An old friend of mine died of cancer a couple of months ago, at the age of 57. Gail smoked Tareyton 100's for much of her adult life. She underwent chemotherapy a couple of years ago, and started smoking again when the treatments were complete. She wanted to live long enough to see her daughter graduate from medical school, and came up a couple of years short.
This tragic story will be repeated 5.4 million times this year.
In 1980, Terry Fox started a run across Canada to raise awareness about cancer. His effort was completed in 1985 by Steve Fonyo. Over $500 million has been raised for cancer research in Fox's name.
No research whatsoever was necessary to determine the cause of Gail's death, and we've all heard the saying, “an ounce of prevention is worth a pound of cure.” Another old friend of mine, Errol Povah, is following in the steps of Fox and Fonyo to raise awareness about prevention.
Errol started the Journey for a Tobacco-Free World on World No Tobacco Day, May 31, 2010, in Victoria, BC. His plan is to run and walk at least as far as Montreal, where the Canadian branch of British American Tobacco has its corporate office. If time permits, he will continue to New York, the headquarters of Philip Morris International.
Errol is doing this to promote what is, for most people, a new idea: the same criteria that was applied to thalidomide and DDT should also be applied to cigarettes. The manufacture and sale of cigarettes should be banned, worldwide. And no, Errol did not come up with this idea as a response to those who say, “if cigarettes are so bad, why doesn't the government just outlaw them?”
The comparison to DDT is especially useful, because it was manufactured and exported by the US until 1985, 13 years after most uses of it were banned in the US. The effort by anti-tobacco activists to de-normalize cigarettes has been successful in most of Canada and the US, but on a global scale, tobacco consumption is increasing, and tobacco production has increased by nearly 30% in China over the past ten years. Unfortunately, Errol was unable to arrange to make his journey across China instead of Canada. Maybe next year, but for now, Errol is making an important point; those of us fortunate to live in Canada or the US can take a plane flight or eat a meal in a restaurant without having someone else's cigarette in our faces, and the tobacco industry's lobbyists (with the notable exception of Barbara McDougall) are no longer very welcome in Ottawa and Victoria. There are people in other parts of the world that are not so fortunate. Within the past three years, I have personally seen a seven-year old boy selling cigarettes in Nicaragua.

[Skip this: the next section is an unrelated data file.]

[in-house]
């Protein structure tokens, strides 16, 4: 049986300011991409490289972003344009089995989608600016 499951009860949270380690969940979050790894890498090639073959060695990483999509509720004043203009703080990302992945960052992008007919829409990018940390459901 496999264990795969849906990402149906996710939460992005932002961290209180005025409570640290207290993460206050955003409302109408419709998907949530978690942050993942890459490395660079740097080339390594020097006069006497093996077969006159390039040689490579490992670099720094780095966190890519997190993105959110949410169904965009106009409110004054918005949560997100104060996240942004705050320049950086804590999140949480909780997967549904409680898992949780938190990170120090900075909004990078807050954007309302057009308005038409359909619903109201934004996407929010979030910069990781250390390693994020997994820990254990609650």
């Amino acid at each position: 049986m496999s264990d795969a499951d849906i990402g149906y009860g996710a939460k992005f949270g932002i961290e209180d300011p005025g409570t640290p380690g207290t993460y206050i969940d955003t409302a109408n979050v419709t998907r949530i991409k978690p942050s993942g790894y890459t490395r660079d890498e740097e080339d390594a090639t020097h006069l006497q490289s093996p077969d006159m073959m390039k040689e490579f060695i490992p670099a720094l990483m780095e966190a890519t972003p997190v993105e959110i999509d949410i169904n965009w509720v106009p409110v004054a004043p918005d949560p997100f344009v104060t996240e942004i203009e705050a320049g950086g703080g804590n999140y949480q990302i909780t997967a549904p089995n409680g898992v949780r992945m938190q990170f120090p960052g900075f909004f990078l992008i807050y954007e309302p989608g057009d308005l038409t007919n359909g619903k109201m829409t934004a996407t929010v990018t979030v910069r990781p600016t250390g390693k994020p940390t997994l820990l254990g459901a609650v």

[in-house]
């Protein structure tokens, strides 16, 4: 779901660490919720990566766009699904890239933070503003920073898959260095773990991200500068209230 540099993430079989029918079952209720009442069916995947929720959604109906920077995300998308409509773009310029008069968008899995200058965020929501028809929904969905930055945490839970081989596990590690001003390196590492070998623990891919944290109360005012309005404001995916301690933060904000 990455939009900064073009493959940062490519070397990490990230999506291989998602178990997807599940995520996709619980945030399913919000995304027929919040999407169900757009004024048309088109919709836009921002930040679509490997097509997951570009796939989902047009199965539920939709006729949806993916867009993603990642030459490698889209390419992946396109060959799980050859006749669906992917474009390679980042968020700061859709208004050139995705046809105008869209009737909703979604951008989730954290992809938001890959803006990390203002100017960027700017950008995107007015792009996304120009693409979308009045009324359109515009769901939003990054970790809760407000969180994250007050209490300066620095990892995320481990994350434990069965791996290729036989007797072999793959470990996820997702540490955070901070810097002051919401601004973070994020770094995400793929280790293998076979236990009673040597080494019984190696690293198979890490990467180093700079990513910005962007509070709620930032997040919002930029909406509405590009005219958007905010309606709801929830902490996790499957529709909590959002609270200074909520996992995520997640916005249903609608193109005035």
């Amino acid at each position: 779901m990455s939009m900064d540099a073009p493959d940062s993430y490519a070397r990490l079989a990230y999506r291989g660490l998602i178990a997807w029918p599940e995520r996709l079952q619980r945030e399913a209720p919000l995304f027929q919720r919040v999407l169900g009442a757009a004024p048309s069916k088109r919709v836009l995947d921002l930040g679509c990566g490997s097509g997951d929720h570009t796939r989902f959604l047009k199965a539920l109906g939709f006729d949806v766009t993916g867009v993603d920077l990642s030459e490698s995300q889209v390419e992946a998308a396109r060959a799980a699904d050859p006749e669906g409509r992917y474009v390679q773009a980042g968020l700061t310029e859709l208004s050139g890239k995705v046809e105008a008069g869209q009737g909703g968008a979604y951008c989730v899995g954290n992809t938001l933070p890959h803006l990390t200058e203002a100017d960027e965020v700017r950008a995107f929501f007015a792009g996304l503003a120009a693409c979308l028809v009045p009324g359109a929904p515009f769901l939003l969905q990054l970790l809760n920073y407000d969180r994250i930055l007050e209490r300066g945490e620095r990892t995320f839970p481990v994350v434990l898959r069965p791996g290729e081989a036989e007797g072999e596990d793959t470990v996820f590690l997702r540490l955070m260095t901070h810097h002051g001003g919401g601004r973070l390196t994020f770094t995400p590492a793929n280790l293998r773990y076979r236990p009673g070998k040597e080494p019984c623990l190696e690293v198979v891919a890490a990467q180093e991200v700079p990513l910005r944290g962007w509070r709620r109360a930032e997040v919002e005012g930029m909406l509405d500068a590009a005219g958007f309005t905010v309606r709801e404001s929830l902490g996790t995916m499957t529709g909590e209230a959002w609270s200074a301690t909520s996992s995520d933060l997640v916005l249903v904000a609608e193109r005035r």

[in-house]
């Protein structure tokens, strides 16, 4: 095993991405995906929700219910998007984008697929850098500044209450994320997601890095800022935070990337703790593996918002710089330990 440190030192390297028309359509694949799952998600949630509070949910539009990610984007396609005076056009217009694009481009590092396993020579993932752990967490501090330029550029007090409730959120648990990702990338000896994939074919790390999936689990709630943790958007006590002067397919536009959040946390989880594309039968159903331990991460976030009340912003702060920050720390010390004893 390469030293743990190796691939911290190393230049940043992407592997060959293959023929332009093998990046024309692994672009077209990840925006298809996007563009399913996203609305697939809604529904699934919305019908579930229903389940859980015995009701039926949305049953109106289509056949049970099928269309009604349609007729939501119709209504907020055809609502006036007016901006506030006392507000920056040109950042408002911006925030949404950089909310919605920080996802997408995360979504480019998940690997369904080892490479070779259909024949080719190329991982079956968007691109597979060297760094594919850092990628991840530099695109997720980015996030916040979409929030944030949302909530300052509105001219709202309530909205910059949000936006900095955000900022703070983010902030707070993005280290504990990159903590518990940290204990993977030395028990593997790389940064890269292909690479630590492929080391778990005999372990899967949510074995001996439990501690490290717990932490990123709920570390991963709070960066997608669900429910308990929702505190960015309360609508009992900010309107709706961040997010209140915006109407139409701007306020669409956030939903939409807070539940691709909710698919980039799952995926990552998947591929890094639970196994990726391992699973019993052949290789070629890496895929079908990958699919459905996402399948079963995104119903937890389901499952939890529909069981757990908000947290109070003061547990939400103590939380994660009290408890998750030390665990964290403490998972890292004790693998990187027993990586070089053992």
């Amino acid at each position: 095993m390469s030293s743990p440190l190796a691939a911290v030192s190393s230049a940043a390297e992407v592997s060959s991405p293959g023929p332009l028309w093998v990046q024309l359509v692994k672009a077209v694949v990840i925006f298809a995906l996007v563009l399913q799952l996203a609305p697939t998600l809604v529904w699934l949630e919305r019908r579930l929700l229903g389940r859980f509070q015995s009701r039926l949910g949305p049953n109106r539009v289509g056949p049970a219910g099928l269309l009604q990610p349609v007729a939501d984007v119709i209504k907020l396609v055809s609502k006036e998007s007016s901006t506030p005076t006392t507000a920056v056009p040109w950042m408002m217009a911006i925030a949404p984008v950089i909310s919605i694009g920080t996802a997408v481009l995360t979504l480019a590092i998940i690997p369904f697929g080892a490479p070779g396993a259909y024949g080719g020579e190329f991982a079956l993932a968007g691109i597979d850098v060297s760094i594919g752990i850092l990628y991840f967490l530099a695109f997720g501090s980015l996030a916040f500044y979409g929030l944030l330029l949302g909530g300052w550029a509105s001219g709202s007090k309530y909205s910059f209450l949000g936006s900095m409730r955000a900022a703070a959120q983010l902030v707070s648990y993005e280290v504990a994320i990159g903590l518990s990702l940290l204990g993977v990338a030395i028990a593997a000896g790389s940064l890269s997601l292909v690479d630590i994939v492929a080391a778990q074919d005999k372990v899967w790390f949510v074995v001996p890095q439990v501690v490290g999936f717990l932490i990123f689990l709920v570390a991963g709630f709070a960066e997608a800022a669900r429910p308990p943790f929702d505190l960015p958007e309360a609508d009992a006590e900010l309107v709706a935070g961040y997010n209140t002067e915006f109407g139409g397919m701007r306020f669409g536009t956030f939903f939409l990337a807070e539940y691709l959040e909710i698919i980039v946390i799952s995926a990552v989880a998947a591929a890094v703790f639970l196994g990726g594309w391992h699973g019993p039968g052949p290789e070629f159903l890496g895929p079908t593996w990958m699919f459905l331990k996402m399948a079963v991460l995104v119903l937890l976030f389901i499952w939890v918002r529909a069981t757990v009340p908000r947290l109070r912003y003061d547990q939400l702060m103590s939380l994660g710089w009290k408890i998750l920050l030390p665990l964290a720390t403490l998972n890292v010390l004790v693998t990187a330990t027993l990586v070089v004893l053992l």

I met up with Errol on June 9, about 15 km. beyond Hope. That's an old joke; other than some predictable blisters on his feet, Errol is doing fine. If all goes well, he should arrive in Merritt, BC on June 11, and Kamloops, BC on June 13.Contributions to support the Journey for a Tobacco-Free World can be made by PayPal.
One more thing; you can help send me to Netroots Nation in Las Vegas at the end of July; click here, then click “click here to voice your support...”.